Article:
In January of 2009, service workers in the union AFSCME Local 3299 won a contract battle that lasted 16 months. Stipulated in the contract, service workers were promised a pay increase of 4% (with further increases each consecutive year). Although valiantly struggled for, the total pay increase will nowhere near provide service workers with a wage they can survive on. In effect, these pay cuts have undermined all the gains of January’s new contract—gains struggled for precisely because of how necessary they were. What the UC is doing is truly vile and borders on the spiteful.

The pay cuts and furlough system have been promised to only last for 1 year. Despite reassurances from administrators that renewing such a furlough system again would be an arduous process, the likelihood that pay cuts will return for the next year are strong as some of the impact of the budget shortfall this year has been cushioned by the temporary Federal Stimulus. In all likelihood, a similar federal stimulus will not exist the following year, thus increasing the need to slash salaries.

Continuing Injustice for Marginalized Communities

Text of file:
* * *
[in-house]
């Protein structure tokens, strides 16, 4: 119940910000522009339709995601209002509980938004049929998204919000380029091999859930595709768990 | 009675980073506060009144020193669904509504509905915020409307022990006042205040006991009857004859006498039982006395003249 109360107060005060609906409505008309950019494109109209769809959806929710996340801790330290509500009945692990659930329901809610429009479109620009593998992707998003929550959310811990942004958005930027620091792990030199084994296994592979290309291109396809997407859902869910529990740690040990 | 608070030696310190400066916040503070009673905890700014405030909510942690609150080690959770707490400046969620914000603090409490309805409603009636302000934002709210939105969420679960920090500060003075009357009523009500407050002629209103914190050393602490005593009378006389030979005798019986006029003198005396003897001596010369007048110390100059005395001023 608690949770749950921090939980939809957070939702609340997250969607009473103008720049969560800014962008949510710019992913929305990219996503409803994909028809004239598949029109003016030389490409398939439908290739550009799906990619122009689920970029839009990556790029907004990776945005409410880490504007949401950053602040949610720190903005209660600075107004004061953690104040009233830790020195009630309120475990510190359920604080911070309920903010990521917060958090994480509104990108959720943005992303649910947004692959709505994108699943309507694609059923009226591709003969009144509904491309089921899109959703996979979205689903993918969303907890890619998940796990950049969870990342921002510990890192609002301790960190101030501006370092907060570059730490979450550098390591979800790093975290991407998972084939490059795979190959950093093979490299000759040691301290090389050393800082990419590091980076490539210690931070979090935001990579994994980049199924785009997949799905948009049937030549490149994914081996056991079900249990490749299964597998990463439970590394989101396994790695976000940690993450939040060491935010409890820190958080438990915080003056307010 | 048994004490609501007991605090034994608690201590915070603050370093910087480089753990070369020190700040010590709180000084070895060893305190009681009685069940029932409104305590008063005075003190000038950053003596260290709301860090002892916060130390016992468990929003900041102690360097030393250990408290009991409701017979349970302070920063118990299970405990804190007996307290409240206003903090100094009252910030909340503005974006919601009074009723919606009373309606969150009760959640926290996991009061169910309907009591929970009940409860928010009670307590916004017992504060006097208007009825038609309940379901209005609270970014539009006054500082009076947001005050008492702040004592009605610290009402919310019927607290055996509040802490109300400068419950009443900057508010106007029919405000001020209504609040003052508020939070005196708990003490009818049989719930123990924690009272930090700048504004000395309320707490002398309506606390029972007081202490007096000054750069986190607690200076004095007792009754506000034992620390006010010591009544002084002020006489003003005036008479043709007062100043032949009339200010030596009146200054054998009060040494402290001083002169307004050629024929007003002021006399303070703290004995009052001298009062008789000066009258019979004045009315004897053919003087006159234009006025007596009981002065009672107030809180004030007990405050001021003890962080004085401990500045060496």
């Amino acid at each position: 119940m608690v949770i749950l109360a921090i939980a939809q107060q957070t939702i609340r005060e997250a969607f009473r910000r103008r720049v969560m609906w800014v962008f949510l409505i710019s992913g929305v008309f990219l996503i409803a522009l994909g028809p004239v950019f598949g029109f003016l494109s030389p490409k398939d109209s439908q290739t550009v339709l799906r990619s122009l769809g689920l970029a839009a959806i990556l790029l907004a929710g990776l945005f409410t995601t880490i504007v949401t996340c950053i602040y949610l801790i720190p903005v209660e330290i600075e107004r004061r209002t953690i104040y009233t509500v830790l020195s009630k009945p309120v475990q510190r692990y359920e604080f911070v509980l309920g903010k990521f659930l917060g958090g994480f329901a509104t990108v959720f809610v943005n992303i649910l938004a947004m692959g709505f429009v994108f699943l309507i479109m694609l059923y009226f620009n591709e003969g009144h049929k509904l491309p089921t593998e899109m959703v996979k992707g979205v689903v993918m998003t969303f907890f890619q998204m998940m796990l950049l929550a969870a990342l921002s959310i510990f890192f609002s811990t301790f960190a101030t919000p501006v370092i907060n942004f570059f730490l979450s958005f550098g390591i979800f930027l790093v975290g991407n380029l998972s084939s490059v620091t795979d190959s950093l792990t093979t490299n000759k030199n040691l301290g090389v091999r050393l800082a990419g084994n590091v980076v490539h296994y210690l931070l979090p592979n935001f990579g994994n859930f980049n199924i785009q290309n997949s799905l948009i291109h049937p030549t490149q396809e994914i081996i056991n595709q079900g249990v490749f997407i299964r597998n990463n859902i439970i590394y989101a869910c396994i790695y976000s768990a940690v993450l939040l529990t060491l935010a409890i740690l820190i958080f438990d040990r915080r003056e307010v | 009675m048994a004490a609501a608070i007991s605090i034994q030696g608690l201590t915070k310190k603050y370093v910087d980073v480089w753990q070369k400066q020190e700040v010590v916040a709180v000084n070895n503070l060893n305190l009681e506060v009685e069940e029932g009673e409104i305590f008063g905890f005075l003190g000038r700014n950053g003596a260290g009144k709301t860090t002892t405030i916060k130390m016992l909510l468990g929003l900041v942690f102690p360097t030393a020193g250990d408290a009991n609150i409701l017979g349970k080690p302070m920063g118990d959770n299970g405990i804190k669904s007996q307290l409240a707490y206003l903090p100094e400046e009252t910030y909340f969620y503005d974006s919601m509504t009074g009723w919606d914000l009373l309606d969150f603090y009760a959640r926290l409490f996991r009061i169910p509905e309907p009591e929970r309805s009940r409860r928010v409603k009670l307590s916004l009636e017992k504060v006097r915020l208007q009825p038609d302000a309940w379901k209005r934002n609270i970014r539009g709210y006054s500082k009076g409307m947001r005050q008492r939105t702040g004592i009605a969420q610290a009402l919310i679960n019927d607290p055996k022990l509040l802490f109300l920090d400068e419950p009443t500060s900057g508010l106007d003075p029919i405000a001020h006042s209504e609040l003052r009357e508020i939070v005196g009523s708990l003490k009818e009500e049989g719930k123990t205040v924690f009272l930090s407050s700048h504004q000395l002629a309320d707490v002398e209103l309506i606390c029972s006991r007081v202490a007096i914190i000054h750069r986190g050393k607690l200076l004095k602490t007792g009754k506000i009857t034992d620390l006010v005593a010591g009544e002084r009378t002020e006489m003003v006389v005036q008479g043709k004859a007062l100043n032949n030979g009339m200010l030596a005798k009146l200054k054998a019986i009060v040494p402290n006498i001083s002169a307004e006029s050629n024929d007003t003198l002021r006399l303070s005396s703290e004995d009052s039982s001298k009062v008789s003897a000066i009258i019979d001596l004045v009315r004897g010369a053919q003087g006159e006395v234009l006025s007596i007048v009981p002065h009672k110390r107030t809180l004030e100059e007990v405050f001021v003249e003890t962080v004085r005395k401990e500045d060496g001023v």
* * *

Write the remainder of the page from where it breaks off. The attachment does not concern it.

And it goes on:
We can’t say it enough: These cuts have a particularly devastating effect on those that can least afford being cut. Programs that were established to outreach to communities of color and other systemically marginalized communities have been repeatedly threatened and crippled or terminated with severe funding reductions or staff layoffs. Departments with some of the highest proportions of students of color have been cut severely including staff eliminations in the Community Studies Department and layoffs of invaluable lecturers in Latin American and Latino Studies Department. Despite UCOP’s new ‘Blue & Gold Opportunity’ program, designed to increase access to financial aid, and perhaps other future projects to expand outreach to prospective marginalized students, budget cuts have already undermined any meaningful results that could have been produced by these programs. For instance, the removal of UCSC’s director of EOP directly reduces resource access and personnel capable of providing much needed outreach and retention services for low income students. There is a seemingly uninterrupted stream of staff layoffs in practically every retention and resource center particularly vital to students of color. And these cuts will likely continue to happen at every campus as, among other cuts and other reasons, they are more easily accepted among existing UC students that may not directly benefit from retention programs or may be more preoccupied with current budget woes that directly damage their personal education. Cuts targeting students of color and students from other marginalized communities are particularly worrying; coupled with the increasing cost of attending the university, the proportion of historically economically disadvantaged students unable to access higher education will increase dramatically.